Fasting, Christians, and Jews in the Late First Century

It is well known that Orthodox Christians customarily fast on Wednesdays and Fridays throughout the year. There are four exceptions to this each year, however, one which is the Week of the Publican and the Pharisee: after hearing of the Pharisee who thanked God because he fasted twice a week, we take a break from our own fasting, lest we fall into a similar temptation.

The discovery of the Teaching of the Twelve Apostles (usually styled the “Didache”) by Metropolitan Philotheos of Nicomedia in 1873 not only corroborated the exceeding great antiquity of the Christian practice of fasting on Wednesdays and Fridays (tracing it back at least to the early sub-Apostolic age, if not earlier), but interestingly also set it in the context of the struggle between the emerging “normative Judaism” and “normative Christianity”1. Consider this portion of the text:

Αἱ δὲ νηστεῖαι ὑμῶν μὴ ἔστωσαν μετὰ τῶν ὑποκριτῶν· νηστεύουσι γὰρ δευτέρα σαββάτων καὶ πέμτῃ· ὑμεῖς δὲ νηστεύσατε τετράδα καὶ παρασκευήν. (8.1)

But do not let your fasts coincide with those of the hypocrites: since they fast on Mondays and Thursdays, you must then fast on Wednesdays and Fridays. (8.1)

The term ὑποκριταί (hypocrites) is evidently borrowed from Jesus’ rhetoric against the Pharisees and his other opponents in the Gospels, and it seems to be directed to the representatives of “normative Judaism” contemporary to the author of the Didache. The mention of Mondays and Thursdays help us make this probable identification, for as Shmuel Safrai has noted,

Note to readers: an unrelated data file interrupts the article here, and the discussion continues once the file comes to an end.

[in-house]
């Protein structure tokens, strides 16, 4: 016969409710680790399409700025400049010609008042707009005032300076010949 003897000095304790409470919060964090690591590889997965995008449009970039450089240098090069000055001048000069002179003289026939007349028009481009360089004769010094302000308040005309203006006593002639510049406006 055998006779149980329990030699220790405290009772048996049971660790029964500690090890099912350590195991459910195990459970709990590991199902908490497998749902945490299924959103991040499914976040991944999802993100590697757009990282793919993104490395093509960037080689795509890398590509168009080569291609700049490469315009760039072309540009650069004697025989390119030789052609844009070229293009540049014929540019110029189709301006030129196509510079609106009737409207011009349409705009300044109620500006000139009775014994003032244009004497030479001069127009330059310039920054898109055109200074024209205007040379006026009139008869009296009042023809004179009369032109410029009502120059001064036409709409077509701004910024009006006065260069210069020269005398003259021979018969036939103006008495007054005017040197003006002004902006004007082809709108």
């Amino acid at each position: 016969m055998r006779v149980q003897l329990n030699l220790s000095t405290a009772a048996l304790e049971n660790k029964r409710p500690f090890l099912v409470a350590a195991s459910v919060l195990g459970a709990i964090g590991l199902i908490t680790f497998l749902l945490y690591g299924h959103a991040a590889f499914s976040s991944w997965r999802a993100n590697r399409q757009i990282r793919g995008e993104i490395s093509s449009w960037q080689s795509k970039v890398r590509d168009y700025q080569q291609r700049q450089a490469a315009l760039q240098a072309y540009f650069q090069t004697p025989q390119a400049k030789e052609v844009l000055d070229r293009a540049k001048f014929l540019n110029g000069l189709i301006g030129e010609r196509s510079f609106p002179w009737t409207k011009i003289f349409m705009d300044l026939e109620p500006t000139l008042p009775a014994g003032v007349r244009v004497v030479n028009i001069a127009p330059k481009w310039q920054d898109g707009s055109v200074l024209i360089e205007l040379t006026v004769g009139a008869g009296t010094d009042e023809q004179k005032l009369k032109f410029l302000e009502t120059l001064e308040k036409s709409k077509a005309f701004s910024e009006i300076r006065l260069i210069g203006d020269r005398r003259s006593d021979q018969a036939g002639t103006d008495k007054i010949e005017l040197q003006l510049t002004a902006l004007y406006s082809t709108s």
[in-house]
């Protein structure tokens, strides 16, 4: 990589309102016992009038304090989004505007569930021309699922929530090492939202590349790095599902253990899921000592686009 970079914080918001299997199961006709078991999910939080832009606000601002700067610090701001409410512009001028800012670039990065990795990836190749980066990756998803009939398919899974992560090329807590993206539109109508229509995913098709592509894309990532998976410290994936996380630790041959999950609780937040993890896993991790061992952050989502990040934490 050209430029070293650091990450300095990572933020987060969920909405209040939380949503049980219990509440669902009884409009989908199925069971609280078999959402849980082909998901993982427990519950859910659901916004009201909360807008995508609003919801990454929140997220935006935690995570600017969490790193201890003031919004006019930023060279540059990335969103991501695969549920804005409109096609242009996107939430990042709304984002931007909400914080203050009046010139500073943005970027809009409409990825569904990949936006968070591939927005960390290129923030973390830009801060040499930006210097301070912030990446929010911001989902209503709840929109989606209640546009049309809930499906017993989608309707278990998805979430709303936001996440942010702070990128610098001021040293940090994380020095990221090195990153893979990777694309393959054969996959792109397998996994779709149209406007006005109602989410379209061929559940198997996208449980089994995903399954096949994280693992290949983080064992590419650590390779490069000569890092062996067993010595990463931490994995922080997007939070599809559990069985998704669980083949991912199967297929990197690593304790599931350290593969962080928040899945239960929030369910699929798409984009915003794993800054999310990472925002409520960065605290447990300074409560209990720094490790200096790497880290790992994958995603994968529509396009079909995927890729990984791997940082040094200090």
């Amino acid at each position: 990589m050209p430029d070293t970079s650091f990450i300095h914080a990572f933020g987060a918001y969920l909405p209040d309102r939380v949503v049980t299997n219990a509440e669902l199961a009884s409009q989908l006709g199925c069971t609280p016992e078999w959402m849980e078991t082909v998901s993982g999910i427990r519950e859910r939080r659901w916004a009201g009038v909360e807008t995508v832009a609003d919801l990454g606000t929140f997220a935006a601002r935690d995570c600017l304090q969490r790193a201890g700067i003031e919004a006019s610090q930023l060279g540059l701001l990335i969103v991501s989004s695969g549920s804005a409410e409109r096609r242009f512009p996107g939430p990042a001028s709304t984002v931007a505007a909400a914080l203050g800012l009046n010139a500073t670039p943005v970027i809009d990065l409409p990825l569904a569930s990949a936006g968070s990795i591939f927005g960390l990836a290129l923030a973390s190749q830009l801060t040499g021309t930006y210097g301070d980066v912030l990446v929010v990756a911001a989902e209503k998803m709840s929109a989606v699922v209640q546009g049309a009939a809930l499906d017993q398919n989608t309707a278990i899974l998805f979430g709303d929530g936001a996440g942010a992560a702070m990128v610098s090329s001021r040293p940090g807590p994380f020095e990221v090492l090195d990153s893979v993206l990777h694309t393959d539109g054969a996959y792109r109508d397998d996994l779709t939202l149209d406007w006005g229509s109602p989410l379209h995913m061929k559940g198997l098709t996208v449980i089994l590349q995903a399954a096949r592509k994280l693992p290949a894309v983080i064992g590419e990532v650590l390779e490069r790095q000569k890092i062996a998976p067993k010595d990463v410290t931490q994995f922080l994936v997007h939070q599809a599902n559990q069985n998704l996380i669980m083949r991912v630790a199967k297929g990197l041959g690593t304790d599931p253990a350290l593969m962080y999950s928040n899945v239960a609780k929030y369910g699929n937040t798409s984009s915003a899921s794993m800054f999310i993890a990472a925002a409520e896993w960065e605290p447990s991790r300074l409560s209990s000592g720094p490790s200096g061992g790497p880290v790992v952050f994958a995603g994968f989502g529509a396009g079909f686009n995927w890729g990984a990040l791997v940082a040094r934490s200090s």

“Mondays and Thursdays, which were synagogue days, when country-folk came to town and the courts sat and the Torah was read, were the favoured days for public and private fasts. People would assemble for prayer, mention the reason for the fast, as follows from a baraita in the Babylonian Talmud. Most texts which mention fasting on Mondays and Thursdays are later than 70 C. E. though some are definitely earlier. Epiphanius says that these were the days of the Pharisees’ fasts in Jesus’ time, and the Didache warns against fasting ‘along with the hypocrites’ (the Pharisees) on these days, urging for Wednesday and Friday instead. The Pharisee in Luke who boasted of his twice-weekly fasting must have meant Mondays and Thursdays. But the custom was confined to certain circles among the Pharisees and their disciples”2.